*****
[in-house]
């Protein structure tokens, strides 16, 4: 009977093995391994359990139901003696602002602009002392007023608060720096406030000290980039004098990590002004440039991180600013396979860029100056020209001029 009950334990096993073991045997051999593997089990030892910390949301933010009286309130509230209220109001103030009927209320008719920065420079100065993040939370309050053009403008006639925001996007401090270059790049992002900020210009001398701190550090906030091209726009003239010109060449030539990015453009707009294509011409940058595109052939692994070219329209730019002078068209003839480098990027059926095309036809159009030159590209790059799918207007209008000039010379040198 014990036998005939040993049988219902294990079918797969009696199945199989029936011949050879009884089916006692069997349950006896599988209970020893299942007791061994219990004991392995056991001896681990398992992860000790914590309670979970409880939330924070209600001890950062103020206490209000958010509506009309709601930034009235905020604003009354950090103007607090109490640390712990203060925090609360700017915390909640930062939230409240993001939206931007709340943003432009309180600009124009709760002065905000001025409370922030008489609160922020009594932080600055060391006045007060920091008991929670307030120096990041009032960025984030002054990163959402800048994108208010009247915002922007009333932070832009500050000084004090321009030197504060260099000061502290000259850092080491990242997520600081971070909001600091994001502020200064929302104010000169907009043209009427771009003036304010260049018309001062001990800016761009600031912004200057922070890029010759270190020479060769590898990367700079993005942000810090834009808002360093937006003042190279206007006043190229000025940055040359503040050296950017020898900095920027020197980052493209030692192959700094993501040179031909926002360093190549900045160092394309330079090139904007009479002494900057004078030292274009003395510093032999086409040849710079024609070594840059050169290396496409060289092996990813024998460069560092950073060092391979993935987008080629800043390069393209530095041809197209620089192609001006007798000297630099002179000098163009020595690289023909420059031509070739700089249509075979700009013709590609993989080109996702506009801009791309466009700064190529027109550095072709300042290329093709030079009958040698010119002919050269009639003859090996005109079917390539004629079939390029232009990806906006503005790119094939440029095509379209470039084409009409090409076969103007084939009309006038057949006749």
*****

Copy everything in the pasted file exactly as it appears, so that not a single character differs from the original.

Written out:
[in-house]
């Protein structure tokens, strides 16, 4: 009977093995391994359990139901003696602002602009002392007023608060720096406030000290980039004098990590002004440039991180600013396979860029100056020209001029 009950334990096993073991045997051999593997089990030892910390949301933010009286309130509230209220109001103030009927209320008719920065420079100065993040939370309050053009403008006639925001996007401090270059790049992002900020210009001398701190550090906030091209726009003239010109060449030539990015453009707009294509011409940058595109052939692994070219329209730019002078068209003839480098990027059926095309036809159009030159590209790059799918207007209008000039010379040198 014990036998005939040993049988219902294990079918797969009696199945199989029936011949050879009884089916006692069997349950006896599988209970020893299942007791061994219990004991392995056991001896681990398992992860000790914590309670979970409880939330924070209600001890950062103020206490209000958010509506009309709601930034009235905020604003009354950090103007607090109490640390712990203060925090609360700017915390909640930062939230409240993001939206931007709340943003432009309180600009124009709760002065905000001025409370922030008489609160922020009594932080600055060391006045007060920091008991929670307030120096990041009032960025984030002054990163959402800048994108208010009247915002922007009333932070832009500050000084004090321009030197504060260099000061502290000259850092080491990242997520600081971070909001600091994001502020200064929302104010000169907009043209009427771009003036304010260049018309001062001990800016761009600031912004200057922070890029010759270190020479060769590898990367700079993005942000810090834009808002360093937006003042190279206007006043190229000025940055040359503040050296950017020898900095920027020197980052493209030692192959700094993501040179031909926002360093190549900045160092394309330079090139904007009479002494900057004078030292274009003395510093032999086409040849710079024609070594840059050169290396496409060289092996990813024998460069560092950073060092391979993935987008080629800043390069393209530095041809197209620089192609001006007798000297630099002179000098163009020595690289023909420059031509070739700089249509075979700009013709590609993989080109996702506009801009791309466009700064190529027109550095072709300042290329093709030079009958040698010119002919050269009639003859090996005109079917390539004629079939390029232009990806906006503005790119094939440029095509379209470039084409009409090409076969103007084939009309006038057949006749």